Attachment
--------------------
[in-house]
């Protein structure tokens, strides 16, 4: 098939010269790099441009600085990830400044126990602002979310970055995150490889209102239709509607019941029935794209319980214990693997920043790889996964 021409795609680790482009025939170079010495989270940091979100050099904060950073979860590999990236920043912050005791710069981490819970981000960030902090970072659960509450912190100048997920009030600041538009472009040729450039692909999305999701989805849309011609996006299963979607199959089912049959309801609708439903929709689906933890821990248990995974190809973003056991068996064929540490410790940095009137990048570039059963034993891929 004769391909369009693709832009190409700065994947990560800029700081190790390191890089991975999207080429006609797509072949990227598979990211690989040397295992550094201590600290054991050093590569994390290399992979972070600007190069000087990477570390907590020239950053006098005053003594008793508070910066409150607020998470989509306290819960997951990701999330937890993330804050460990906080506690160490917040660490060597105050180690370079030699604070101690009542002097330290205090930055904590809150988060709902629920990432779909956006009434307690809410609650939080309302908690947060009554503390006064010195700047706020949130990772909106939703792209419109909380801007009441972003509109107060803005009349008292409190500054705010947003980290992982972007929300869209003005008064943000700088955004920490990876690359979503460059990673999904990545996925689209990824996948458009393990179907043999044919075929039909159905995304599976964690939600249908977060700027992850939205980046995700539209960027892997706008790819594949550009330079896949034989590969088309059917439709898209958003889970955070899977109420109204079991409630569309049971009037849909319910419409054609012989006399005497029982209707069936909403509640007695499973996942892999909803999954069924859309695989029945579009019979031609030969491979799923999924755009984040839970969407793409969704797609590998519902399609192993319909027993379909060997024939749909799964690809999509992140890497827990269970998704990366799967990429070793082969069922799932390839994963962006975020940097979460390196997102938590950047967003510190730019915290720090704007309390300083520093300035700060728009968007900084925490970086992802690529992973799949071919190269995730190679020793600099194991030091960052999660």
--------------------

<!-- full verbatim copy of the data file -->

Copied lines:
[in-house]
């Protein structure tokens, strides 16, 4: 098939010269790099441009600085990830400044126990602002979310970055995150490889209102239709509607019941029935794209319980214990693997920043790889996964 021409795609680790482009025939170079010495989270940091979100050099904060950073979860590999990236920043912050005791710069981490819970981000960030902090970072659960509450912190100048997920009030600041538009472009040729450039692909999305999701989805849309011609996006299963979607199959089912049959309801609708439903929709689906933890821990248990995974190809973003056991068996064929540490410790940095009137990048570039059963034993891929 004769391909369009693709832009190409700065994947990560800029700081190790390191890089991975999207080429006609797509072949990227598979990211690989040397295992550094201590600290054991050093590569994390290399992979972070600007190069000087990477570390907590020239950053006098005053003594008793508070910066409150607020998470989509306290819960997951990701999330937890993330804050460990906080506690160490917040660490060597105050180690370079030699604070101690009542002097330290205090930055904590809150988060709902629920990432779909956006009434307690809410609650939080309302908690947060009554503390006064010195700047706020949130990772909106939703792209419109909380801007009441972003509109107060803005009349008292409190500054705010947003980290992982972007929300869209003005008064943000700088955004920490990876690359979503460059990673999904990545996925689209990824996948458009393990179907043999044919075929039909159905995304599976964690939600249908977060700027992850939205980046995700539209960027892997706008790819594949550009330079896949034989590969088309059917439709898209958003889970955070899977109420109204079991409630569309049971009037849909319910419409054609012989006399005497029982209707069936909403509640007695499973996942892999909803999954069924859309695989029945579009019979031609030969491979799923999924755009984040839970969407793409969704797609590998519902399609192993319909027993379909060997024939749909799964690809999509992140890497827990269970998704990366799967990429070793082969069922799932390839994963962006975020940097979460390196997102938590950047967003510190730019915290720090704007309390300083520093300035700060728009968007900084925490970086992802690529992973799949071919190269995730190679020793600099194991030091960052999660």